Abstract Syntax Tree

04 Oct

Compiler Structure

  • Source code parsed to produce AST
  • AST transformed to CFG
  • Data flow analysis operates on control flow graph (and other intermediate representations)

Abstract Syntax Tree (AST)

  • Programs are written in text
    ■ I.e., sequences of characters
    ■ Awkward to work with
  • First step: Convert to structured representation
    ■ Use lexer (like flex) to recognize tokens
    – Sequences of characters that make words in the language
    ■ Use parser (like bison) to group words structurally
    – And, often, to produce AST

Abstract Syntax Tree Example


  • ASTs are abstract
    ■ They don’t contain all information in the program
    – E.g., spacing, comments, brackets, parentheses
    ■ Any ambiguity has been resolved
    – E.g., a + b + c produces the same AST as (a + b) + c
  • For more info, see CMSC 430
    ■ In this class, we will generally begin at the AST level

Disadvantages of ASTs

  • AST has many similar forms
    ■ E.g., for, while, repeat...until
    ■ E.g., if, ?:, switch
  • Expressions in AST may be complex, nested
    ■ (42 * y) + (z > 5 ? 12 * z : z + 20)
    • Want simpler representation for analysis
    ■ …at least, for dataflow analysis

Control-Flow Graph (CFG)

  • A directed graph where
    ■ Each node represents a statement
    ■ Edges represent control flow
  • Statements may be
    ■ Assignments x := y op z or x := op z
    ■ Copy statements x := y
    ■ Branches goto L or if x relop y goto L
    ■ etc.

Control-Flow Graph Example

Variations on CFGs

  • We usually don’t include declarations (e.g., int x;)
    ■ But there’s usually something in the implementation
  • May want a unique entry and exit node
    ■ Won’t matter for the examples we give
  • May group statements into basic blocks
    ■ A sequence of instructions with no branches into or out of the block

Control-Flow Graph w/Basic Blocks

  • Can lead to more efficient implementations
  • But more complicated to explain, so…
    ■ We’ll use single-statement blocks


  • CFGs are much simpler than ASTs
    ■ Fewer forms, less redundancy, only simple expressions
  • But…AST is a more faithful representation
    ■ CFGs introduce temporaries
    ■ Lose block structure of program
  • So for AST,
    ■ Easier to report error + other messages
    ■ Easier to explain to programmer
    ■ Easier to unparse to produce readable code

Data Flow Analysis

  • A framework for proving facts about programs
  • Reasons about lots of little facts
  • Little or no interaction between facts
    ■ Works best on properties about how program computes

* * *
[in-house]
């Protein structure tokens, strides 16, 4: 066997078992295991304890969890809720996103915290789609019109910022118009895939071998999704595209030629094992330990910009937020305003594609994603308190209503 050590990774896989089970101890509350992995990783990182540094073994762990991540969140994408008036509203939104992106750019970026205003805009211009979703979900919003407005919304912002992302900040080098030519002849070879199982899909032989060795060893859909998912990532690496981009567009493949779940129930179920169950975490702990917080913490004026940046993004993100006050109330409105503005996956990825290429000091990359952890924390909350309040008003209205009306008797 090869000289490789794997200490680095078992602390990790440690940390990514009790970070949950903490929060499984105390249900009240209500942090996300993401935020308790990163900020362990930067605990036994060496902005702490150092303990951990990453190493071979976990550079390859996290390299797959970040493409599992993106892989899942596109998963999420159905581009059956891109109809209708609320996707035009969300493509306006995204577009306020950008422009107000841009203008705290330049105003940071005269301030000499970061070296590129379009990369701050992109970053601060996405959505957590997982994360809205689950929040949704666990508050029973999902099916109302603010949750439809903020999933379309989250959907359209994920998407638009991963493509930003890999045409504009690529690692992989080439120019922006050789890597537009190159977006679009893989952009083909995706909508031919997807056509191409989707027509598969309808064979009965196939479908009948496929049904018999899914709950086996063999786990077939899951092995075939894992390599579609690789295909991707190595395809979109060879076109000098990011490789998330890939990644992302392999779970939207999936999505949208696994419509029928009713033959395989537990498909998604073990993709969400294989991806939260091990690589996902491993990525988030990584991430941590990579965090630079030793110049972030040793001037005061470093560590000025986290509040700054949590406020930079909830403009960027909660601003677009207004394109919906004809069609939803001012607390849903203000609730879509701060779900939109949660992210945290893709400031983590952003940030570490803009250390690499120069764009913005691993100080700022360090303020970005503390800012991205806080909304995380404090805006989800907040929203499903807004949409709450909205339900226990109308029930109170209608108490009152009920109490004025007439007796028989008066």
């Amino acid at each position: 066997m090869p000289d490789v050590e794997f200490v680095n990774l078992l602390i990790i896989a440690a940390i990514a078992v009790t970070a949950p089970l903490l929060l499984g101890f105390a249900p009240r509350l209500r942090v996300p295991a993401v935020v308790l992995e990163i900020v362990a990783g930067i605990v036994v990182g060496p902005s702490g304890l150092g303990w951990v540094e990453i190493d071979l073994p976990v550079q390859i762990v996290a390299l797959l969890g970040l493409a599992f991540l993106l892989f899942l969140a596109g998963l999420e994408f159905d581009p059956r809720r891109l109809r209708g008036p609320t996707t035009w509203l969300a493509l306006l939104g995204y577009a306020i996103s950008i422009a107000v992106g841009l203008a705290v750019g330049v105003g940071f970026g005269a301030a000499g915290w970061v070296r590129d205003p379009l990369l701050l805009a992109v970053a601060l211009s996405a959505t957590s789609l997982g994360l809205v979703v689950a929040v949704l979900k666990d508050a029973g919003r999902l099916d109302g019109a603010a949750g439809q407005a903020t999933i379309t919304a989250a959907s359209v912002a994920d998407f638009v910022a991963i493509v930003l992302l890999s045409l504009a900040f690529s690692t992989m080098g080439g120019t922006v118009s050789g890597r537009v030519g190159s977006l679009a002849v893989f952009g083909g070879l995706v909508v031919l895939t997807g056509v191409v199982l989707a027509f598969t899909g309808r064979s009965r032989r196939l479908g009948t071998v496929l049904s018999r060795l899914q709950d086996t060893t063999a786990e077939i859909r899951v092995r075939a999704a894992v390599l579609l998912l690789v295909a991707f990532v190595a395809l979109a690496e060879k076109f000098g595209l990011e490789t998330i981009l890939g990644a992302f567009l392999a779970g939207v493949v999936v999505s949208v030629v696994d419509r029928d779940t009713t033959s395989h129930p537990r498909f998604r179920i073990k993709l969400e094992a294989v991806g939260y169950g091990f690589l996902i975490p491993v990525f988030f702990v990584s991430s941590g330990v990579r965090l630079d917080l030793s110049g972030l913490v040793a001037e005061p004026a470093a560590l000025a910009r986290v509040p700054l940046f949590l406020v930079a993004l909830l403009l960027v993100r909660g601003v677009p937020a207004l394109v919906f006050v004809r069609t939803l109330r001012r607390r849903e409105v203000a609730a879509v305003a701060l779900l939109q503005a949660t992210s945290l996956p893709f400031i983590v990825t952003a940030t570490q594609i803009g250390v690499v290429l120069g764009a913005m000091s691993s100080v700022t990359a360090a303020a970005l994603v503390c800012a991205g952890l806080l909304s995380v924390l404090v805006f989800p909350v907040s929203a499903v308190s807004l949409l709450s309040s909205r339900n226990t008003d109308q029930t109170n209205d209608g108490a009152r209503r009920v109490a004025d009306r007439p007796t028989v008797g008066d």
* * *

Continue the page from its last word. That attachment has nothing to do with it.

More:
• Based on all paths through program
    ■ Including infeasible paths

Available Expressions

  • An expression e is available at program point p if
    e is computed on every path to p, and
    ■ the value of e has not changed since the last time e is computed on p
  • Optimization
    ■ If an expression is available, need not be recomputed
    – (At least, if it’s still in a register somewhere)

Data Flow Facts

  • Is expression e available?
  • Facts:
    a + b is available
    a * b is available
    a + 1 is available

Gen and Kill

  • What is the effect of each statement on the set of facts?

Computing Available Expressions


  • A joint point is a program point where two branches meet
  • Available expressions is a forward must problem
    ■ Forward = Data flow from in to out
    ■ Must = At join point, property must hold on all paths that are joined

Data Flow Equations

  • • Let s be a statement
    ■ succ(s) = { immediate successor statements of s }
    ■ pred(s) = { immediate predecessor statements of s}
    ■ In(s) = program point just before executing s
    ■ Out(s) = program point just after executing s

■ Note: These are also called transfer functions

Liveness Analysis

  • A variable v is live at program point p if
    ■ v will be used on some execution path originating from p…
    ■ before v is overwritten
  • Optimization
    ■ If a variable is not live, no need to keep it in a register
    ■ If variable is dead at assignment, can eliminate assignment

Data Flow Equations

  • Available expressions is a forward must analysis
    ■ Data flow propagate in same dir as CFG edges
    ■ Expr is available only if available on all paths
  • Liveness is a backward may problem
    ■ To know if variable live, need to look at future uses
    ■ Variable is live if available on some path

Gen and Kill

  • What is the effect of each statement on the set of facts?

Computing Live Variables

Very Busy Expressions

  • An expression e is very busy at point p if
    ■ On every path from p, e is evaluated before the value of e is changed
  • Optimization
    ■ Can hoist very busy expression computation
  • What kind of problem?
    ■ Forward or backward?  backward
    ■ May or must?  must

Reaching Definitions

  • A definition of a variable v is an assignment to v
  • A definition of variable v reaches point p if
    ■ There is no intervening assignment to v
  • Also called def-use information
  • What kind of problem?
    ■ Forward or backward? forward
    ■ May or must? may

Space of Data Flow Analyses

  • Most data flow analyses can be classified this way
    ■ A few don’t fit: bidirectional analysis
  • Lots of literature on data flow analysis
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Posted by on October 4, 2008 in GWT/ JSNI / COMPILER


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